Dr Matthew A. Powell reviews the study design and key endpoints of the RUBY trial in dMMR endometrial cancer and explains the potential clinical implications of the data.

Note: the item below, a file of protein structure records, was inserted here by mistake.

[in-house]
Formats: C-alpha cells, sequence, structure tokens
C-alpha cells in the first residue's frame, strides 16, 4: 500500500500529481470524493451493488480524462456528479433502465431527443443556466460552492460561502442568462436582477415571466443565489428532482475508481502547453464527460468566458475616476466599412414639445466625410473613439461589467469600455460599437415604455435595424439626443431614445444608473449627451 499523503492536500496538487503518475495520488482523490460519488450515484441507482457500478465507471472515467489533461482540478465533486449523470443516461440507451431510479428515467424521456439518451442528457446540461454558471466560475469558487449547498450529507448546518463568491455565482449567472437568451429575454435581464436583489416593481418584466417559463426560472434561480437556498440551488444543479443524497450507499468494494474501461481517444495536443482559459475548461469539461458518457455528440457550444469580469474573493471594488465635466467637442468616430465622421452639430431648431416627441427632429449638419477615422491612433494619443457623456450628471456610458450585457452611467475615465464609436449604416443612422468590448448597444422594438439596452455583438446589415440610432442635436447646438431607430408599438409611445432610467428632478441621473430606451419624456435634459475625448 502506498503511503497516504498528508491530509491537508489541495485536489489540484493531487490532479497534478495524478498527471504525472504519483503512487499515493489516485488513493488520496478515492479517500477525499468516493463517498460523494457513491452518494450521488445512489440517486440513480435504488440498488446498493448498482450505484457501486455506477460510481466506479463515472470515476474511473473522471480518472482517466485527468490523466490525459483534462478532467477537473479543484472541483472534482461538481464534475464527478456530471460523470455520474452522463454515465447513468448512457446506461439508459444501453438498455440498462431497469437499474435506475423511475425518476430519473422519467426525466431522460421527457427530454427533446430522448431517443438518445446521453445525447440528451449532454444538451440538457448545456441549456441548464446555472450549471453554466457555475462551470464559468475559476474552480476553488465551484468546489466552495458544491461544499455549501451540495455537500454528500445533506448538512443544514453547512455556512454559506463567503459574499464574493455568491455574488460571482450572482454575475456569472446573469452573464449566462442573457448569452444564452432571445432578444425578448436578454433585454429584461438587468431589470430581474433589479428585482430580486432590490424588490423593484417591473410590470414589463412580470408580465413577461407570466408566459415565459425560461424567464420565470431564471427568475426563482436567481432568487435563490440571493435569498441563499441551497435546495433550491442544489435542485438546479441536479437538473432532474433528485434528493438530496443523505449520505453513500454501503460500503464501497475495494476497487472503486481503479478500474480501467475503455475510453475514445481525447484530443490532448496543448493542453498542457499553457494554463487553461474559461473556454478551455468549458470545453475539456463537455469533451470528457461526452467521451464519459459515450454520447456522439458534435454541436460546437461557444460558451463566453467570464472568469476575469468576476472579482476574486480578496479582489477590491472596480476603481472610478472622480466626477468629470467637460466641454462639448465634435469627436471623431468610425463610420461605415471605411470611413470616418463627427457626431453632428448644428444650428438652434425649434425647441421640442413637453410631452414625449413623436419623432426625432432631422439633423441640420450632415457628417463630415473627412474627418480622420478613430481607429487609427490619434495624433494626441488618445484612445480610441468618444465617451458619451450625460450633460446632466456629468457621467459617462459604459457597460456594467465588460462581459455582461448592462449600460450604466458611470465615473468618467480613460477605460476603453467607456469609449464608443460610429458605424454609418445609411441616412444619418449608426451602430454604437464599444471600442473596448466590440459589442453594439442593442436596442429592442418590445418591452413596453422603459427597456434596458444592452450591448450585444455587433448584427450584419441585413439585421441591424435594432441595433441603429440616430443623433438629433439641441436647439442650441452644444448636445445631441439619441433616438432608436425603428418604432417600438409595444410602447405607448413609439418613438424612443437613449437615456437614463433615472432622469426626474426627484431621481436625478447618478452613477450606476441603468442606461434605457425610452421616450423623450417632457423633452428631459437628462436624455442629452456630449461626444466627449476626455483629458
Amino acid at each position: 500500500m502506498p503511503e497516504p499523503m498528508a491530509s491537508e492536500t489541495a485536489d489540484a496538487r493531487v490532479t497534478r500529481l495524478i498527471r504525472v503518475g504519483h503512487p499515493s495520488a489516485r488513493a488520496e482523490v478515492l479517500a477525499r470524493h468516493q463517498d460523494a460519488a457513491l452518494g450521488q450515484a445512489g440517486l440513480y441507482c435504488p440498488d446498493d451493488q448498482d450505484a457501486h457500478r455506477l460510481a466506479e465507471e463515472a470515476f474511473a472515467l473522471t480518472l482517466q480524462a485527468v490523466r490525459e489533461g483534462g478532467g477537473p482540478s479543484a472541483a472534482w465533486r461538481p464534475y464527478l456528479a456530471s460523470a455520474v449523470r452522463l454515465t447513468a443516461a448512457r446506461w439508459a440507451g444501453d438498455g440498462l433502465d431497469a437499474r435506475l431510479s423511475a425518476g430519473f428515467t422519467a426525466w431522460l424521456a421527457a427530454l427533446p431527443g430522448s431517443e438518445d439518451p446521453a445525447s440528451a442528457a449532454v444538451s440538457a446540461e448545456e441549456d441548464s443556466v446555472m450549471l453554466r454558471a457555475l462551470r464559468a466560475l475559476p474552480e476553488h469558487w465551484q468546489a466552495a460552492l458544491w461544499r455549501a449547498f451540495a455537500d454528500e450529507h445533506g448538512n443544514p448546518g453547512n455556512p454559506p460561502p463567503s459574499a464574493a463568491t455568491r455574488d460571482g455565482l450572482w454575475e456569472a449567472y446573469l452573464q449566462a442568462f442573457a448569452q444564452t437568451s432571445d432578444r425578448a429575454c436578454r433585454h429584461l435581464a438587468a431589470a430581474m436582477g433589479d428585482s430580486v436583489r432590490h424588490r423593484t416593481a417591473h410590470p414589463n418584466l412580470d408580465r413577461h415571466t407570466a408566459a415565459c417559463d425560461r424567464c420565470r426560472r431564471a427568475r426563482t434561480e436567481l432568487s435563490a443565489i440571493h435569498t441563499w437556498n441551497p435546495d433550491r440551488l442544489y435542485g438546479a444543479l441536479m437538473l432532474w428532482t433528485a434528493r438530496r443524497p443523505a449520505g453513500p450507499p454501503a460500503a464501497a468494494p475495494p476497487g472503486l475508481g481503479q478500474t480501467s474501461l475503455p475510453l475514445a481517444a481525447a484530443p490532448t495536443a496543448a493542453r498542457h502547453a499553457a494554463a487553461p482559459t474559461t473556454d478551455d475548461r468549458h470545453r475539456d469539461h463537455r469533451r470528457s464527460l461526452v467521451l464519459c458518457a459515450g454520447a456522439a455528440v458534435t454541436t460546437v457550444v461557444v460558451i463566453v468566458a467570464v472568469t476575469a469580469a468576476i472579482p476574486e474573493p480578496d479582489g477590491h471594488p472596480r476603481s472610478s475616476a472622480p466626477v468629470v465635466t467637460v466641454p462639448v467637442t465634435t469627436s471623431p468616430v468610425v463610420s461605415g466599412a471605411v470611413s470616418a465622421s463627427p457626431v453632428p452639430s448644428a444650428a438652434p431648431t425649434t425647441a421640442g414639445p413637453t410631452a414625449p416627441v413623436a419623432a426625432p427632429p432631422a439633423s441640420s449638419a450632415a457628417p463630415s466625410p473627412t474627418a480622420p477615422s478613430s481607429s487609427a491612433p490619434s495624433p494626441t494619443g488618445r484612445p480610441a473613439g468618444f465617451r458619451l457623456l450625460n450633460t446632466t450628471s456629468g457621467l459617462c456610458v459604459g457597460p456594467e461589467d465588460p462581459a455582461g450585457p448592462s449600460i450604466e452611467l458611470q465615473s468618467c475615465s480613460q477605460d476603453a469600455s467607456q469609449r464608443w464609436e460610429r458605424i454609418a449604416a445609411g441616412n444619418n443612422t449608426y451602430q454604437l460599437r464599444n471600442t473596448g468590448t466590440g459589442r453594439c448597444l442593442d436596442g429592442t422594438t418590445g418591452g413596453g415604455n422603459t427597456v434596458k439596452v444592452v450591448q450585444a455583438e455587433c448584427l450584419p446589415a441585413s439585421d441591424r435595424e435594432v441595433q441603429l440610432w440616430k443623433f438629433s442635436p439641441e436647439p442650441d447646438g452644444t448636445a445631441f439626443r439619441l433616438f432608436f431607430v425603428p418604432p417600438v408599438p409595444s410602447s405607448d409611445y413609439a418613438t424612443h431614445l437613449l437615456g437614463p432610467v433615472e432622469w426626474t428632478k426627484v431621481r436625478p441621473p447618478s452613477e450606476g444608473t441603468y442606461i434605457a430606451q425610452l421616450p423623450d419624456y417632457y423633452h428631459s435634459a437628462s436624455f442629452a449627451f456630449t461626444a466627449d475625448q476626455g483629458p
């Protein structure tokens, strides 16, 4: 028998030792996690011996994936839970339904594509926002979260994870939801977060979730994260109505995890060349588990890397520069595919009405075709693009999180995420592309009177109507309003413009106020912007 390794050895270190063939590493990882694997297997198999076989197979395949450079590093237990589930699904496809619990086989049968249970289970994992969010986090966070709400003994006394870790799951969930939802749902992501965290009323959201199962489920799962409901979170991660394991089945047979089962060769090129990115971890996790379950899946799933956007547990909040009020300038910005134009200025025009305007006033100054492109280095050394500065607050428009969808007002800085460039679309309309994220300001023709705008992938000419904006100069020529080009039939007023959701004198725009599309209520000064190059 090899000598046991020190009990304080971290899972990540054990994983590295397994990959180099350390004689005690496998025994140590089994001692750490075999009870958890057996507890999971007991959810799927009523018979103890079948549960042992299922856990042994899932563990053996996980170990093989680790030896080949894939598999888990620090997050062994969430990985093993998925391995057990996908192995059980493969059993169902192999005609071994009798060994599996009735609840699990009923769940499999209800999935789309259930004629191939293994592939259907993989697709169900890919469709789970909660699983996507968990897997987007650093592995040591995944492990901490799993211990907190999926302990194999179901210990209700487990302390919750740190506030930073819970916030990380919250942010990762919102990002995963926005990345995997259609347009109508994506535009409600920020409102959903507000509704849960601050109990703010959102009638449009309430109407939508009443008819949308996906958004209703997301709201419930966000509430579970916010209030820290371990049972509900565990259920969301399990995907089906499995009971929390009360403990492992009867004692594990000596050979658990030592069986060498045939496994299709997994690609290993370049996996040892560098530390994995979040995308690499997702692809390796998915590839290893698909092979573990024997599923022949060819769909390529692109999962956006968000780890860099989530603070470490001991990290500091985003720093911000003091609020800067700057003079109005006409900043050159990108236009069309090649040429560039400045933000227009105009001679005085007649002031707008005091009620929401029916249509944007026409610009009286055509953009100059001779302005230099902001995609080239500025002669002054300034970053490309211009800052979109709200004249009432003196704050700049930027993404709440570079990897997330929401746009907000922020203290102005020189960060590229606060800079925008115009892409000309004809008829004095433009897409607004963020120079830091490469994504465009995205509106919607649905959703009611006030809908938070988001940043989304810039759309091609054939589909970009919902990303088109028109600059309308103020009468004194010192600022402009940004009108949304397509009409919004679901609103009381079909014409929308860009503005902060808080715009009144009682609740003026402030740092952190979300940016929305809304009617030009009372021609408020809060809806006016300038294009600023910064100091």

Matthew A. Powell, MD: We have very exciting advances within endometrial cancer this year. This March, [findings from] the RUBY trial were presented and simultaneously published within the New England Journal of Medicine. I had the honor of being the senior author on that paper that was evaluating the addition of dostarlimab to carboplatin/paclitaxel chemotherapy for patients with advanced-stage or recurrent endometrial cancer. All types of patients were accrued to that study. It was randomized [and] placebo controlled. The key end points for this study were progression-free and overall survival. There were different patient populations enrolled, including a defective mismatch repair [dMMR] population that was stratified as part of the randomization and then the proficient population, which was a little different from [the] NRG-GY018 study; it allowed about 10% of the patients to…have the carcinosarcoma. There are quite exciting results, with a 70% improvement in progression-free and overall survival in the defective mismatch repair population with the addition of dostarlimab. [There are] very impressive hazard ratios. The overall survival data are still not yet mature; [we’re] just waiting on additional maturity. But the highly impressive P value is something that has driven this to be a big change in the standard [of] care and led to that FDA approval of dostarlimab for these patients. And it’s had a big impact on the treatment landscape for these patients with defective mismatch repair, recurrent disease, or advanced-stage disease, making this first-line treatment for these patients. Obviously, there’s a lot of debate about whether they need chemotherapy. We have some data from the PORTEC-3 study that the mismatch repair population doesn’t seem to provide much benefit, at least for earlier-stage patients for chemotherapy in the form of carboplatin/paclitaxel. And maybe that checkpoint alone is what’s appropriate for these patients. That’s still being tested. Nonetheless, the current data would suggest the combination of carboplatin/paclitaxel with dostarlimab makes sense for these patients. When we think about sequencing for patients, using carboplatin/paclitaxel with a checkpoint inhibitor seems to be the appropriate frontline treatment at this time. When we look at chemotherapy toxicity, as these patients suffer toxicity, dropping 1 or both of the cytotoxic agents is appropriate, especially as we feel the checkpoint inhibition may be the most important part of their therapy.
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